Superman isn’t Batman, Spider-Man, Harry Potter or any other superhero with an actually interesting origin. He’s just superheroic wish-fulfillment in its purest form, the guy who jumps into the phone booth a normal schmuck and dashes out an all-powerful he-man. “They think I’m just mild-mannered Clark Kent…if only they knew!” That’s the appeal of Superman, not all this woe-is-me-for-I’m-so-powerful-and-I-can-fly-sit-with-me-while-I-ponder-this-and-maybe-cry-a-little pussyfooting around.

Also, say what you will about the Avengers, but at least Marvel’s movies understand that there’s something extremely joyful about superheroes. You, on the other hand, would rather have them gazing into the distance with a constipated look in their eyes, because it shows their ‘purity of spirit’. What a laugh!

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(Also, say what you will about the Avengers, but at least Marvel’s movies understand that there’s something extremely joyful about superheroes. You, on the other hand, would rather have them gazing into the distance with a constipated look in their eyes, because it shows their ‘purity of spirit’. What a laugh!)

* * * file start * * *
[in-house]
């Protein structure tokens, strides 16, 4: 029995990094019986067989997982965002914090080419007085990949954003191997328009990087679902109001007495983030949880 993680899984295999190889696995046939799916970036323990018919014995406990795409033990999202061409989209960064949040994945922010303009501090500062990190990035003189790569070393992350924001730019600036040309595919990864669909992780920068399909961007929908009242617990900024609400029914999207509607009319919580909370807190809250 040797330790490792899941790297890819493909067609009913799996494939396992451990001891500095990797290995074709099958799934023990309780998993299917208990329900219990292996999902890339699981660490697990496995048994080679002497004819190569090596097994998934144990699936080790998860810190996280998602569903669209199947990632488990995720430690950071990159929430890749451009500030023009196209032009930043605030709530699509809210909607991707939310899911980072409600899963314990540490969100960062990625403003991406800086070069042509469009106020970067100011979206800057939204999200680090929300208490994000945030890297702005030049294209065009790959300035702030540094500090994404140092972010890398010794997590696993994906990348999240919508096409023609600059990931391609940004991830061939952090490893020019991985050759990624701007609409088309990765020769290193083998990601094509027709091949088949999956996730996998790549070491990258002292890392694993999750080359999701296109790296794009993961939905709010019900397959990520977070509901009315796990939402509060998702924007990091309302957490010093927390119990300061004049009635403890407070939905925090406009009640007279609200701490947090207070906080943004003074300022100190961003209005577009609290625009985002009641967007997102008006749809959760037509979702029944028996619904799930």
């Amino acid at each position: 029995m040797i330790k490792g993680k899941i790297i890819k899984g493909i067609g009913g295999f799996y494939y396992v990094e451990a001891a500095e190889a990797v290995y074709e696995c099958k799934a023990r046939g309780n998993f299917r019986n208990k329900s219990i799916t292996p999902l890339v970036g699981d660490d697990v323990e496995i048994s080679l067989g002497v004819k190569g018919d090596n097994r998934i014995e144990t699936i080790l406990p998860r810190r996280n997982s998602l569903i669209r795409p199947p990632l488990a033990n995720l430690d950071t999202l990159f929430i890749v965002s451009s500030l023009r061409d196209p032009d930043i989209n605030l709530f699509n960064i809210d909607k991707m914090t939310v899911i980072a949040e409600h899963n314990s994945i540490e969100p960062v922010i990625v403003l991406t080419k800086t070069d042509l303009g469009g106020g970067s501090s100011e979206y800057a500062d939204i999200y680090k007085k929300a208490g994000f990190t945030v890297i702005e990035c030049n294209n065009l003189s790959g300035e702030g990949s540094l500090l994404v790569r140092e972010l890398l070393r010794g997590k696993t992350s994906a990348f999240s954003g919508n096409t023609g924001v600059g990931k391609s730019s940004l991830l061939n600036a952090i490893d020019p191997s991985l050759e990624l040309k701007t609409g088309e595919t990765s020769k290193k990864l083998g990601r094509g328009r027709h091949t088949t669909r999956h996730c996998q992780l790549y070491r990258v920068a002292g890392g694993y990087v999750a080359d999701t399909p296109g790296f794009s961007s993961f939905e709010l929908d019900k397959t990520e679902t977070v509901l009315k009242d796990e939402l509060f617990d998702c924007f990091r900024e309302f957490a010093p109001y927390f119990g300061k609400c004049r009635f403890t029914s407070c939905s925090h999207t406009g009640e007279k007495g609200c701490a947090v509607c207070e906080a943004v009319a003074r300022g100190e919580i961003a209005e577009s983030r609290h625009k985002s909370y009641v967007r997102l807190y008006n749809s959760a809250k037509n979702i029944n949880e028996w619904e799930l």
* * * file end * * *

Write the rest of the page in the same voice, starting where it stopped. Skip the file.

Putting aside the fact that I never criticised The Avengers (and only said it wasn’t what a Superman film should be), you’ve revealed yourself to be nothing more than a troll at this point. And not even a particularly good one, given everyone is refuting your idiocy with calm replies and you’re resorting to a fundamental misunderstanding of how Superman and films work to try and convince everything that you’re ‘the rightest right that’s ever been right.’

But whatever, you’re clearly in the minority here and online. The film might turn out to be terrible, I’d just trust in people who actually ‘get’ Superman rather than someone who rants and rants and yet completely fails to understand the idea of an evolving medium such as comics that builds to a film which picks and mixes from ALL available continuity to form a cohesive whole.

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Doctor Bloodmoney said on December 13th, 2012 at 6:54 am

Hmmm…you never criticized the Avengers? Really? Then what do you call your description of said movie as “an inconsequential blockbuster with quips and logic gaps”, a rousing endorsement?